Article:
Tuesday, June 27, 2017

I was one of America’s first ONLINE writing instructors.

I was one of America’s first online writing instructors (Prodigy, CompuServe and America Online. 1989-2008). 

I have been paid for my words for thirty years. So, what’s my advice for aspiring writers?

Write Every Day. The idea of sitting down every single day and writing profound literary prose can be overwhelming. But screw the profundity and simply write every day no matter how bad it might be. You can fix it in the rewrite.

Back when I was working nine to five as a nonfiction writer and editor, I got up earlier to write fiction from 5 to 7 each morning. Consequently, I got my nonfiction writing done and still wrote five novels, two of which are still in print. If you want to be a writer, you've got to actually write, every damned day.

Keep A Journal. A journal is a great tool for self-development but is also a terrific place to document your life, process your emotions and work out important decisions. Best of all, it’s a great place to find ideas for your writing. Both fiction and nonfiction. When something “bad” happens in your life, figure out how you can re-frame the negative event and use it as a basis for your writing. We all experience tragedies, but a skilled writer will be able to find a use for them.

Silence Your Inner Critic. Do not listen to those critical voices in your head that say your writing is stupid, unreadable or pointless. Writing is a skill. 

The fact that you can even do it means you are a writer. 

Do not waste your time with critique groups. The visually-impaired leading the visually-impaired.
Don’t judge yourself or limit your creativity. Nothing is too ambitious.
Don’t tell yourself you can’t write a science fiction novel or that you can’t write a novel in three months. Do it.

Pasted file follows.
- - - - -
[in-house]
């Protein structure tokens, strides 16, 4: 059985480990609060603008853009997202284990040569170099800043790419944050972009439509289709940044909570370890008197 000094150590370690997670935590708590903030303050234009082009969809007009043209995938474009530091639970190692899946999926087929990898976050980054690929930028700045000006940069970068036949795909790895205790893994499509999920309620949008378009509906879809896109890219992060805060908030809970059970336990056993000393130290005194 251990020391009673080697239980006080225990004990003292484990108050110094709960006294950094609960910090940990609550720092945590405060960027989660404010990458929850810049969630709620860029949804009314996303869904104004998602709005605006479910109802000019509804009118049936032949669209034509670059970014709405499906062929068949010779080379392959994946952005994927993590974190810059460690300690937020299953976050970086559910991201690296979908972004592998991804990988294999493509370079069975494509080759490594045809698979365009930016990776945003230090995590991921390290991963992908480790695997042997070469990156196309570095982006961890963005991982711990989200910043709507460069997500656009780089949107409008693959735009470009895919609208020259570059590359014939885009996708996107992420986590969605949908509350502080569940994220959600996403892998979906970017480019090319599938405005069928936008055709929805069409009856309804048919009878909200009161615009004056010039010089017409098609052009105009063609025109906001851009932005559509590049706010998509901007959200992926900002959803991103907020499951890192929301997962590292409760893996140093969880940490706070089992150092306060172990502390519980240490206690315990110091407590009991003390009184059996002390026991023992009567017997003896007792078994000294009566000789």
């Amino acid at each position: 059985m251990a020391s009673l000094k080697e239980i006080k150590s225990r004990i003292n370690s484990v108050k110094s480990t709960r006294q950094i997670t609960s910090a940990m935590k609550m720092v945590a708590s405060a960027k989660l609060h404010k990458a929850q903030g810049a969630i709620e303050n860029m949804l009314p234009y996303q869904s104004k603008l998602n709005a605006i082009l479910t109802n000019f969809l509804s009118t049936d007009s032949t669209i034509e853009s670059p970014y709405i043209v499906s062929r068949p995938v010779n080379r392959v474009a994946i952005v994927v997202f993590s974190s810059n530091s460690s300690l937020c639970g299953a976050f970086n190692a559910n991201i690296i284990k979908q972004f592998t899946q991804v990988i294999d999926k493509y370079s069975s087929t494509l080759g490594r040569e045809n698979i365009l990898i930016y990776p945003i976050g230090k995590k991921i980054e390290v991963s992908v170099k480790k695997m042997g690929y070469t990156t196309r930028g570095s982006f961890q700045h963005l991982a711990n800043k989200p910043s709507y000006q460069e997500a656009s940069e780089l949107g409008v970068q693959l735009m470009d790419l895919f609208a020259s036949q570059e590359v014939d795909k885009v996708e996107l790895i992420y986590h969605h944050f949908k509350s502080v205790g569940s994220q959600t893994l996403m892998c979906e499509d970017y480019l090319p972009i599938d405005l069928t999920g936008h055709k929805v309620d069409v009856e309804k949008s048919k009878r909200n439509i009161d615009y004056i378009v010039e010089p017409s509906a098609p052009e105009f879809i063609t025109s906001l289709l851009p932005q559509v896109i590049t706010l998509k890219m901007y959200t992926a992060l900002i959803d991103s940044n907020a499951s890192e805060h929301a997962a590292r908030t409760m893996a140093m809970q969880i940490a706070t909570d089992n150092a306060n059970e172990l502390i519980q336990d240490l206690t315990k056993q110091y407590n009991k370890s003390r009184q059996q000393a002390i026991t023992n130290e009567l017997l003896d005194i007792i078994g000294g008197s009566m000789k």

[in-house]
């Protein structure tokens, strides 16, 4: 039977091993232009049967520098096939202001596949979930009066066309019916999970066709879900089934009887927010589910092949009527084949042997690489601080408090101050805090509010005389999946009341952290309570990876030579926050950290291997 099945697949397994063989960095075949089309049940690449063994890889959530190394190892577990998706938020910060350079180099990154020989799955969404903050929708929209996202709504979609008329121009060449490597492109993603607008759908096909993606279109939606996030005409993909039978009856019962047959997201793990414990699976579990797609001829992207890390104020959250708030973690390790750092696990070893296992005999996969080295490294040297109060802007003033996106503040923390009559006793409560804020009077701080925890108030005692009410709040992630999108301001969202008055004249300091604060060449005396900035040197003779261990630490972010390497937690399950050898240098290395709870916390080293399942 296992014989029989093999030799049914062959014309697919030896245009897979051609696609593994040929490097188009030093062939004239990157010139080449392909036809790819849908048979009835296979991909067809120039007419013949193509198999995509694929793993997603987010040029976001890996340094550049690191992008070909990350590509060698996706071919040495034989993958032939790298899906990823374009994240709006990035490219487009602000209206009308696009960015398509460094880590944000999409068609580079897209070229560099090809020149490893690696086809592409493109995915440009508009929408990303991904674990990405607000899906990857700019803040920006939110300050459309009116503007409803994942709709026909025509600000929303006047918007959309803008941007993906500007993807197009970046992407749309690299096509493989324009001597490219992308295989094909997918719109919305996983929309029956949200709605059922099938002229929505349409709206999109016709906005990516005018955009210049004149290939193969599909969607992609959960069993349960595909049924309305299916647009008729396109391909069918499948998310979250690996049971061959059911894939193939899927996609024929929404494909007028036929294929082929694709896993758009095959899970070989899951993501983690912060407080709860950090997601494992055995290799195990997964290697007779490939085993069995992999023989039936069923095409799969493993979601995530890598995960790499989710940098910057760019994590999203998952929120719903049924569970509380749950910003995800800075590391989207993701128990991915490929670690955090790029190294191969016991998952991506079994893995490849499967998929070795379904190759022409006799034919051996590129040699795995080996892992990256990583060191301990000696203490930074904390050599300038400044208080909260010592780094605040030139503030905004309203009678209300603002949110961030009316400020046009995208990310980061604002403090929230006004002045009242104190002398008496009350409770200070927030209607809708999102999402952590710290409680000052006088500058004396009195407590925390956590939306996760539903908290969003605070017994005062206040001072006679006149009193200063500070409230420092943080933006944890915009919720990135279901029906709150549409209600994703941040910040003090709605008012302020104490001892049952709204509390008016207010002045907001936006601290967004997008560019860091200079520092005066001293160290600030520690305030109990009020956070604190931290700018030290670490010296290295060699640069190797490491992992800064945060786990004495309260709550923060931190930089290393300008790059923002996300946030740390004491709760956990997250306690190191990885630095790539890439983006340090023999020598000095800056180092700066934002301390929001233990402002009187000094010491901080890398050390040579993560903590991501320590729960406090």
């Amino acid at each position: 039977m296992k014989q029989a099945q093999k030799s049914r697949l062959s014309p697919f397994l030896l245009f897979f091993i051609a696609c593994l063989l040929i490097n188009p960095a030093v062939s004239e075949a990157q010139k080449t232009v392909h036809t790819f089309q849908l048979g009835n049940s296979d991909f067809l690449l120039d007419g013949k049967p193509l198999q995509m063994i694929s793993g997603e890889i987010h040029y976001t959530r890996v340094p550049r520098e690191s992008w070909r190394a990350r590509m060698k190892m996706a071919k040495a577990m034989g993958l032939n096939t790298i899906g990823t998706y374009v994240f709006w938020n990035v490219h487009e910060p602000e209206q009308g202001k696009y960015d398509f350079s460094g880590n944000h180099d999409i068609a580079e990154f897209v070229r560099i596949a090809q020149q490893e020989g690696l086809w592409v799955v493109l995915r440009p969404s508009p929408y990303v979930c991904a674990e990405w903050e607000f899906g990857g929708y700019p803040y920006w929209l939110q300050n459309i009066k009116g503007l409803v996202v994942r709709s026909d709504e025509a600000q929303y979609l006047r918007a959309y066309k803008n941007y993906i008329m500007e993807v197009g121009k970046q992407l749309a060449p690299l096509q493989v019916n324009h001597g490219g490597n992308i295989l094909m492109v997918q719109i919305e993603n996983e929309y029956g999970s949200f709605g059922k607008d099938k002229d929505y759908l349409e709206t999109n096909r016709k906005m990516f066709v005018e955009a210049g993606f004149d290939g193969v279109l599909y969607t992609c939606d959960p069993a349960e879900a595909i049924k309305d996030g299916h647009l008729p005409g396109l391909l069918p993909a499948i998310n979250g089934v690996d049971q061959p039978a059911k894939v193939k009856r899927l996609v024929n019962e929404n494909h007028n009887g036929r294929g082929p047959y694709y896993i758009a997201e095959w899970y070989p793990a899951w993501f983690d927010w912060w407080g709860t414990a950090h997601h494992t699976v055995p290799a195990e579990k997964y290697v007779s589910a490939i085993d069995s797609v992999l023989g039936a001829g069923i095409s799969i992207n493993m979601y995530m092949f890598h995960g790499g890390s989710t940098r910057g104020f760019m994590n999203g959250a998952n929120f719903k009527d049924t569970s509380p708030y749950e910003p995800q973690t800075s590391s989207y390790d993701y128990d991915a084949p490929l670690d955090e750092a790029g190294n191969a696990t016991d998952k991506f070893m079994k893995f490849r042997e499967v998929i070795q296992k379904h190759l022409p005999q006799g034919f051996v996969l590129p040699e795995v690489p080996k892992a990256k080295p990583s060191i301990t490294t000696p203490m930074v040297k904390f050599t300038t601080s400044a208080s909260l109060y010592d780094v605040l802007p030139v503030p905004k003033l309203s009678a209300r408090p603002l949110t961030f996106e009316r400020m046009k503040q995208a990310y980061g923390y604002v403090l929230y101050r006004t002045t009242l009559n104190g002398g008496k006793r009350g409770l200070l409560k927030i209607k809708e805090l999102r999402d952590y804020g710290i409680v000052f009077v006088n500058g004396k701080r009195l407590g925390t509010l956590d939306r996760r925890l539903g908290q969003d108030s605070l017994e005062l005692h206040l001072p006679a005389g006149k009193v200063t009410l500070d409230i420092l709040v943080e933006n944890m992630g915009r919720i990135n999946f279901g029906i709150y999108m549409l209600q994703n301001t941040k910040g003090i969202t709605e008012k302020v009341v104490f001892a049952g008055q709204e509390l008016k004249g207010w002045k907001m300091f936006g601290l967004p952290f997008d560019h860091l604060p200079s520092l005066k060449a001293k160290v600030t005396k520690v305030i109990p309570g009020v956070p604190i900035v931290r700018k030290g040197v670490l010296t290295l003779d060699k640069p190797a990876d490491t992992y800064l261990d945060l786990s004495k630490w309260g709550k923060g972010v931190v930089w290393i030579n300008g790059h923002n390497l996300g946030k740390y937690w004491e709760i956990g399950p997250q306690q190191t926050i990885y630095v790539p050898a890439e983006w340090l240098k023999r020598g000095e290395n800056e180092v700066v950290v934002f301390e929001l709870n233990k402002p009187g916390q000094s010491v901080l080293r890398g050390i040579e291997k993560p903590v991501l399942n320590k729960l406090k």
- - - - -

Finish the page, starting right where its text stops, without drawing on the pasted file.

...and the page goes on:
Strive to improve by taking writing classes, reading books about writing, reading writing blogs and following writers on social media. Learn from the wisdom of the writers you admire. Learn from different writers by reading their work. Even if you read a book that you find to be poorly written, ask yourself what you can learn from it.

Keep Getting Better By Writing. You are never going to reach perfection as a writer. No matter what level you are at, there’s always something to learn. Strive to improve. I wrote a half-dozen books, more than a thousand articles, and several hundred blog posts and even taught 4, 125 students how to write their first novel and still, I learn more about writing every day. In addition, I learn new skills and go new places. I have lived all over the United States and I have used new activities, locations, people and cultures in my writing.

Don't Compare To Famous Writers. Compare yourself only to the writer you were yesterday. Don’t try to be the next J.K. Rowling or Stephen King. Everyone has their own unique experiences, their own perspective. No two writers will have the same stories or tell stories in the same way. Find the stories only you can tell, and write them down. When you’ve done that, keep writing.

Get Published Now. These days, you don’t have to submit to publishers or agents anymore. Today, through Kindle and CreateSpace and many other publishers, you can get published with little or no expense. Then the only possible rejection would be readers.

Write what you want to write, not what your parents or your friends or anyone else wants you to write. Write about the things that make you excited, things you are passionate about. Read the kind of books you want to write. I read a dozen mystery novels with female protagonists before I wrote my first novel. Read books that excite you and make you feel passionate about storytelling. I wrote my first novel because it was a story I wanted to read. So I wrote it for me and a quarter-million other people ended up reading it.

----- (From NOVEL SECRETS available in paperback and Kindle form.) 


Lary Crews